ICW Section Outcrops, S.C., Summer 2016
In July of 2016, a team from the Climate and Land Use Research and Development Program took a trip to South Carolina to study outcrops of the “Canepatch” and “Socastee” formations along the Intra-Coastal Waterway, near Myrtle Beach. The age of these fossiliferous marine units has been controversial for several decades. To re-assess the ages of these formations, fossil coral specimens were collected for Uranium-Thorium radiometric dating. Through establishing the ages of sediment deposits like these that were deposited during past warm periods sea level was higher than today, we can better understand sea level variability while constraining estimates for how rising sea levels will affect the U.S. in the future.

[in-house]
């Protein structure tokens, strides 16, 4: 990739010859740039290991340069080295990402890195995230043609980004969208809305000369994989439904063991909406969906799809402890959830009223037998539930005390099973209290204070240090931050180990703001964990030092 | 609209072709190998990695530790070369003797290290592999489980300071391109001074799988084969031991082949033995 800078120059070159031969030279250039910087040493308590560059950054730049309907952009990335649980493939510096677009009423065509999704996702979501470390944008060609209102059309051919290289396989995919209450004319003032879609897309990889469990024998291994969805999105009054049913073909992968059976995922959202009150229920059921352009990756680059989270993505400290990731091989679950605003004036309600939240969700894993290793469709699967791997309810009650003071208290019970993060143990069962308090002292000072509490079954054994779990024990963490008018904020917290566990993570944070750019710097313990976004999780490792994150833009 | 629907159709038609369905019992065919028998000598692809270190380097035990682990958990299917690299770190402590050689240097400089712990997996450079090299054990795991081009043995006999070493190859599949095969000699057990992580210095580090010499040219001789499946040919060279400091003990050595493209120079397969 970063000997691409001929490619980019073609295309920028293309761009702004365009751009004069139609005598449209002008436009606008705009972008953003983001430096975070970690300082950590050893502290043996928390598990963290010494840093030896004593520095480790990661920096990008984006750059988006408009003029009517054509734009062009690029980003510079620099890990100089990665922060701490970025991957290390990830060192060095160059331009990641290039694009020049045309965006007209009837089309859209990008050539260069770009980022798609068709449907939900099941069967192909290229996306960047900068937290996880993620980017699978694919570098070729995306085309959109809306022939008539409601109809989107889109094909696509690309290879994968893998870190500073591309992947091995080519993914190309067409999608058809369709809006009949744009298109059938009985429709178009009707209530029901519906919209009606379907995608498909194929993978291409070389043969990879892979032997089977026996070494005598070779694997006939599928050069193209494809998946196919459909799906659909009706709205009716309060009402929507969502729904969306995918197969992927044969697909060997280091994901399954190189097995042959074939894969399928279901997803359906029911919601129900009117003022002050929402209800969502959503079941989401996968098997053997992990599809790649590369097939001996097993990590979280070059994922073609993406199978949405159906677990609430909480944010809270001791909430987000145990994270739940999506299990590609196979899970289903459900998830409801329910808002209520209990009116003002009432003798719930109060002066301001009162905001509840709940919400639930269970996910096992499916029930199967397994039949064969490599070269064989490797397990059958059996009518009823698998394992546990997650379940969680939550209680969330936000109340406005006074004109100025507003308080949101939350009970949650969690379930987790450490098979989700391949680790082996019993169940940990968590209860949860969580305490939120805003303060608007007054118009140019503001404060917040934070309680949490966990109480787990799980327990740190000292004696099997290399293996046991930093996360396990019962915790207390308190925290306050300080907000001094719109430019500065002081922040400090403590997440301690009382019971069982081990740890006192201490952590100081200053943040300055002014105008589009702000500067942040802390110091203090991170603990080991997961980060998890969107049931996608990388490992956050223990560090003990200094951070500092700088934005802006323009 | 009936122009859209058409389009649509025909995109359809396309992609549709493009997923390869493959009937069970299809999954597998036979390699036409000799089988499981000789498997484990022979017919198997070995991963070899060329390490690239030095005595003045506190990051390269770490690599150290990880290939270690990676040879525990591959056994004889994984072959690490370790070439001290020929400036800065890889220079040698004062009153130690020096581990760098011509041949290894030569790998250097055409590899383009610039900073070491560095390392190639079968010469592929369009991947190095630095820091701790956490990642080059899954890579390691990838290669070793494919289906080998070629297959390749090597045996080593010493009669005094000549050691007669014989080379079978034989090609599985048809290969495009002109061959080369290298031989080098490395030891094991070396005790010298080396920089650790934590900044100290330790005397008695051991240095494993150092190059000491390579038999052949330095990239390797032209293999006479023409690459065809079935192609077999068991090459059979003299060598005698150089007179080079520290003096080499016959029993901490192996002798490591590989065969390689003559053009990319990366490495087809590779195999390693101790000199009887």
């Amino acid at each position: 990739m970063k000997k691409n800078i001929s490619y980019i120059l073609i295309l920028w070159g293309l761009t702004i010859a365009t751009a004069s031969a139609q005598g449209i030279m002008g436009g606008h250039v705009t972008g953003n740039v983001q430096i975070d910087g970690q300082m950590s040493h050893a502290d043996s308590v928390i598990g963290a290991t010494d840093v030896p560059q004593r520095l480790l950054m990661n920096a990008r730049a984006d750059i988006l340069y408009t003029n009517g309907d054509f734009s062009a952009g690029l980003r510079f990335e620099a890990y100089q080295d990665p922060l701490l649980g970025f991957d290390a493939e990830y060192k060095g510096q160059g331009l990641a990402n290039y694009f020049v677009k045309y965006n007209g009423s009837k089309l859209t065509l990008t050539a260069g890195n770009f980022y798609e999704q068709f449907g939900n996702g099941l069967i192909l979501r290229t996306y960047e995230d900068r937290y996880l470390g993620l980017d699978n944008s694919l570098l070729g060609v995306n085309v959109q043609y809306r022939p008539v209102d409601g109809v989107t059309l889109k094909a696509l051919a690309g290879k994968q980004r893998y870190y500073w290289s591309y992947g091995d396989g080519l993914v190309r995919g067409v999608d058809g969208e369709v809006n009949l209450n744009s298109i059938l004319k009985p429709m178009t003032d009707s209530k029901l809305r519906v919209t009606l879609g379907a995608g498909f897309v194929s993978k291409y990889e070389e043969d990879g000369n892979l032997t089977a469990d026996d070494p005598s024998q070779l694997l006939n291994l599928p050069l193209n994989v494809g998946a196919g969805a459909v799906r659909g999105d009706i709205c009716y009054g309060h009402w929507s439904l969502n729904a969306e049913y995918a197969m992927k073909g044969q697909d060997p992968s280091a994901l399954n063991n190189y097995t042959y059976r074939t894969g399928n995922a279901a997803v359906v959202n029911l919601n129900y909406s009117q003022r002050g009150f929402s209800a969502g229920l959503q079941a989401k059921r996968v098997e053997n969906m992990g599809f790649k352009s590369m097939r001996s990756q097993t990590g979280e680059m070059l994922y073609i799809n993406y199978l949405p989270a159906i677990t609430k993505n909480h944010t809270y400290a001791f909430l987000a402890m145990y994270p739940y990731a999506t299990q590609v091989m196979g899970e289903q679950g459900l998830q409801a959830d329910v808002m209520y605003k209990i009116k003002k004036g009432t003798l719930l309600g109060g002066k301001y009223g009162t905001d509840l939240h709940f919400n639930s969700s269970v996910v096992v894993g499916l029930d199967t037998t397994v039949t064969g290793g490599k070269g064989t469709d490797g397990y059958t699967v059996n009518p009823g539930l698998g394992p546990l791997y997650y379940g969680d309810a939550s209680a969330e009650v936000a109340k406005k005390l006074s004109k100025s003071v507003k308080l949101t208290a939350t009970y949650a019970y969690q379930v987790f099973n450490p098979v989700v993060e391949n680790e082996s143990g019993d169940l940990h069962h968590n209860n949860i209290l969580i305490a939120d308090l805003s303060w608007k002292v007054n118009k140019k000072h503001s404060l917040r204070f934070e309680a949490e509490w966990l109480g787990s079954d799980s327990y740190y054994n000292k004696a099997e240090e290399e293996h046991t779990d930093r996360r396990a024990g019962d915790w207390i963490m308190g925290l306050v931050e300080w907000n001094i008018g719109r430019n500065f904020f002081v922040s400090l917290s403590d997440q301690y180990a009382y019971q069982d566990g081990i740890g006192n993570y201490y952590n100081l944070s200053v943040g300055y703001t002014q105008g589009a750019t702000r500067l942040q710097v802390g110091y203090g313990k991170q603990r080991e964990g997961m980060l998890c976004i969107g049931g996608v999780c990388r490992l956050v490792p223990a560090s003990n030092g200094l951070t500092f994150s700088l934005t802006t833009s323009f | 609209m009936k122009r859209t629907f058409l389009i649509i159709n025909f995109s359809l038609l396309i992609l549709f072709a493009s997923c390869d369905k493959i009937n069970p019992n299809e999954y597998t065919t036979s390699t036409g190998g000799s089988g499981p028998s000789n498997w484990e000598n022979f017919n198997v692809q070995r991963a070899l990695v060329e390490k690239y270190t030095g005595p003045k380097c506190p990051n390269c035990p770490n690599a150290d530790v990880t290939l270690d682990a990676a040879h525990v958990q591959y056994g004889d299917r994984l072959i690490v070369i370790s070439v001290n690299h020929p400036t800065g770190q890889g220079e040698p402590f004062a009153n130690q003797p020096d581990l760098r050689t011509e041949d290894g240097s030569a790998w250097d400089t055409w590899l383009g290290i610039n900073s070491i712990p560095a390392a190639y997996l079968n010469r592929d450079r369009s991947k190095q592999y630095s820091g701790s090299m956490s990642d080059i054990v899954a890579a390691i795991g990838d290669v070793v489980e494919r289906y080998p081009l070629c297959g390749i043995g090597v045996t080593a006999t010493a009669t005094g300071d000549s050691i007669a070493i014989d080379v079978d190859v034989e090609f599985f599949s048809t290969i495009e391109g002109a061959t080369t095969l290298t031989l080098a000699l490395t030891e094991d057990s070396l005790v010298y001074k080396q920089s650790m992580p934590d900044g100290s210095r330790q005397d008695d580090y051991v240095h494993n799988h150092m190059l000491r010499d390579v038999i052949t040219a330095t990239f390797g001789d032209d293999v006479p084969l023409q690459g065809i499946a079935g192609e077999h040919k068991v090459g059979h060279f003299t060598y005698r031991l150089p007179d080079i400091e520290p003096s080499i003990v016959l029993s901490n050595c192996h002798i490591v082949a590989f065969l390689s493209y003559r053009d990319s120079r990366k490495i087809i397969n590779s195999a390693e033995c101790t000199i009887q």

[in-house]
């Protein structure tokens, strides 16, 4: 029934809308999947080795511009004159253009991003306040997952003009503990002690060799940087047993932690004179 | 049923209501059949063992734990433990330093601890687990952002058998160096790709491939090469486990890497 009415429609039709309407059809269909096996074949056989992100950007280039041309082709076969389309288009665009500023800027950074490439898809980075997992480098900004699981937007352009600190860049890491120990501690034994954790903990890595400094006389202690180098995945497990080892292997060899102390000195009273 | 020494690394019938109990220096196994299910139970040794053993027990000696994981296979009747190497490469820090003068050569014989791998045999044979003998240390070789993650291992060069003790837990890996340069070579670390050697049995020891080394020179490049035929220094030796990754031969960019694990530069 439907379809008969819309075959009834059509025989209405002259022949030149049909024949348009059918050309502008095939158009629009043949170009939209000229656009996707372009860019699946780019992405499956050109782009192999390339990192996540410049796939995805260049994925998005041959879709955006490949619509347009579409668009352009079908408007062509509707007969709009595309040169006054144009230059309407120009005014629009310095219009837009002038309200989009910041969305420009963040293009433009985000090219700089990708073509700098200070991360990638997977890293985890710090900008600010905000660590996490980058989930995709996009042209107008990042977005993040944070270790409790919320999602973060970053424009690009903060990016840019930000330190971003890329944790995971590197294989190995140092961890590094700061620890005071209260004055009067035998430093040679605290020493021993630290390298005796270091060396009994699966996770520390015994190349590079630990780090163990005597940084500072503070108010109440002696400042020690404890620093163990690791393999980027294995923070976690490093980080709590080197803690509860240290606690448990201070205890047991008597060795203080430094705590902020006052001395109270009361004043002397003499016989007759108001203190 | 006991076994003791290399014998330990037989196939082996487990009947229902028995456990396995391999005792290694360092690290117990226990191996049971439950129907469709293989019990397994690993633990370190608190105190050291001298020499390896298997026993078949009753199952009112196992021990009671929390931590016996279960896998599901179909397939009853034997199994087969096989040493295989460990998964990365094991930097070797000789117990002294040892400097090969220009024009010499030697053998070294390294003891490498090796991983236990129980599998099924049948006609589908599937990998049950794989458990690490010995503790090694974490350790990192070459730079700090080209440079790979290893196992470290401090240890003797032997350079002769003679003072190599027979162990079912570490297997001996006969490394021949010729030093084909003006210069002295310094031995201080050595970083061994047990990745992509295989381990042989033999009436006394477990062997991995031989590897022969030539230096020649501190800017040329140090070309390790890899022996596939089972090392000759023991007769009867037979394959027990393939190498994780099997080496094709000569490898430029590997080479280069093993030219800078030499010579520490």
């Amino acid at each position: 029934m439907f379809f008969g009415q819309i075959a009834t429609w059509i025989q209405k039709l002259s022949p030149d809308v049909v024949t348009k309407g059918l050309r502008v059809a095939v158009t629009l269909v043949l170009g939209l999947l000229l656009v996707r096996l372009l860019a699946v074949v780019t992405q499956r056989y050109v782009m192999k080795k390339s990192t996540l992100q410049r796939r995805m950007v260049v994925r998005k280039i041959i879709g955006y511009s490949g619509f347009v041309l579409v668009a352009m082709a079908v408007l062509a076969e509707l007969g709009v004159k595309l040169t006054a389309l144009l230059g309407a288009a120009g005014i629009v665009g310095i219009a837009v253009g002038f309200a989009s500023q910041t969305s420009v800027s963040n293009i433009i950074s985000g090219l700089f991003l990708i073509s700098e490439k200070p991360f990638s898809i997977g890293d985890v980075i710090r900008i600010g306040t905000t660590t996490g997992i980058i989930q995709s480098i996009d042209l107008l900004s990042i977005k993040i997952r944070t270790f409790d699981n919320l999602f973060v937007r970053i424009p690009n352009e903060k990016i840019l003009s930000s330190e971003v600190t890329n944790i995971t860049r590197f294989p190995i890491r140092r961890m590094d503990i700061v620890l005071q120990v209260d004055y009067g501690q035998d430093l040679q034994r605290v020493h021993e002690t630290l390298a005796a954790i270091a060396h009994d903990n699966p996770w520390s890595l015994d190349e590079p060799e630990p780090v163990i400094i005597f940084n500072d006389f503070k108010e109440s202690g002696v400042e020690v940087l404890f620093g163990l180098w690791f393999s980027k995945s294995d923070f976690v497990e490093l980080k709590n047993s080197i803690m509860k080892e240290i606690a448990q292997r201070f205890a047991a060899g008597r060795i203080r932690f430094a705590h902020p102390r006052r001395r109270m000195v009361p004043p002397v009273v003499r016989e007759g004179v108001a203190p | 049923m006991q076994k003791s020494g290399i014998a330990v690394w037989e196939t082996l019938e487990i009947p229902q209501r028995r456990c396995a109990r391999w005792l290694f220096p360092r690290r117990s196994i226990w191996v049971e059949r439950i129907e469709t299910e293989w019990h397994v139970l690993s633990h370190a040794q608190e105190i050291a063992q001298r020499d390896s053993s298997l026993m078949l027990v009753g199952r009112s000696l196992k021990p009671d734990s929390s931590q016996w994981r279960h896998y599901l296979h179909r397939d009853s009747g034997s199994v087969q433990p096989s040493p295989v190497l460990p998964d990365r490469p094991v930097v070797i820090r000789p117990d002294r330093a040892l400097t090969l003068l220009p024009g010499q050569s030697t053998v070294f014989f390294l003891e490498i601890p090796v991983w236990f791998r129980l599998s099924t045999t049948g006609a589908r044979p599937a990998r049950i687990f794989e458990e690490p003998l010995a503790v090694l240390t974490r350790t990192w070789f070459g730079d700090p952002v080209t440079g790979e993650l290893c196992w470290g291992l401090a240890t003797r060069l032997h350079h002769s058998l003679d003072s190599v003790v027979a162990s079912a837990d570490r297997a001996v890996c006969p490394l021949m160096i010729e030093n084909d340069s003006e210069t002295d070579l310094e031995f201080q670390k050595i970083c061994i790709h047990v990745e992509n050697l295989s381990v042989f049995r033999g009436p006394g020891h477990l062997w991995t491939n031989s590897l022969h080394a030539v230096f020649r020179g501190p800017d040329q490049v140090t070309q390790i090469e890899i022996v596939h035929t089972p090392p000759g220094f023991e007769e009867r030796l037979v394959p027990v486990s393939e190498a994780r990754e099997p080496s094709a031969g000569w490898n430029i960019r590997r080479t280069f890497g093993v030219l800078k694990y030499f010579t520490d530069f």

Dr. Robert Poirier takes notes describing an outcrop of the Socastee Formation. He notes sharp contacts separating nearshore shell hash/swash deposits from the fine-medium clayey sands. Such a rapid change in deposition may indicate marine transgression (sea-level rise) and the land-ward migration of barrier island sands.